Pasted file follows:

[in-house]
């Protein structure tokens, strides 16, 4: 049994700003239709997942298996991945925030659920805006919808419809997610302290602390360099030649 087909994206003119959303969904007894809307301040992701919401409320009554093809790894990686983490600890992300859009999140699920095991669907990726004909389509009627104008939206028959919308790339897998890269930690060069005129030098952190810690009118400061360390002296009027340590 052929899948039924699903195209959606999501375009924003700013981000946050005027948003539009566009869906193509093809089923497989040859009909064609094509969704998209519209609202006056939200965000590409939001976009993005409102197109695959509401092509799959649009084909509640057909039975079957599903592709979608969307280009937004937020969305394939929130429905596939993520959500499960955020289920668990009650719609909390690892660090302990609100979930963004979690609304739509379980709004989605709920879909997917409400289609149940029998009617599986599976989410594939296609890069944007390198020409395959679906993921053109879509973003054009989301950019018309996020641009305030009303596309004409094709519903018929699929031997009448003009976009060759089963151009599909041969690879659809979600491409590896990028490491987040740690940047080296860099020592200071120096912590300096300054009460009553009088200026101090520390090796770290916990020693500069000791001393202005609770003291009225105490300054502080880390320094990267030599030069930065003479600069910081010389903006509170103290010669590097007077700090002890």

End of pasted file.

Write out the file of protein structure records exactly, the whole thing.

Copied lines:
[in-house]
């Protein structure tokens, strides 16, 4: 049994700003239709997942298996991945925030659920805006919808419809997610302290602390360099030649 087909994206003119959303969904007894809307301040992701919401409320009554093809790894990686983490600890992300859009999140699920095991669907990726004909389509009627104008939206028959919308790339897998890269930690060069005129030098952190810690009118400061360390002296009027340590 052929899948039924699903195209959606999501375009924003700013981000946050005027948003539009566009869906193509093809089923497989040859009909064609094509969704998209519209609202006056939200965000590409939001976009993005409102197109695959509401092509799959649009084909509640057909039975079957599903592709979608969307280009937004937020969305394939929130429905596939993520959500499960955020289920668990009650719609909390690892660090302990609100979930963004979690609304739509379980709004989605709920879909997917409400289609149940029998009617599986599976989410594939296609890069944007390198020409395959679906993921053109879509973003054009989301950019018309996020641009305030009303596309004409094709519903018929699929031997009448003009976009060759089963151009599909041969690879659809979600491409590896990028490491987040740690940047080296860099020592200071120096912590300096300054009460009553009088200026101090520390090796770290916990020693500069000791001393202005609770003291009225105490300054502080880390320094990267030599030069930065003479600069910081010389903006509170103290010669590097007077700090002890």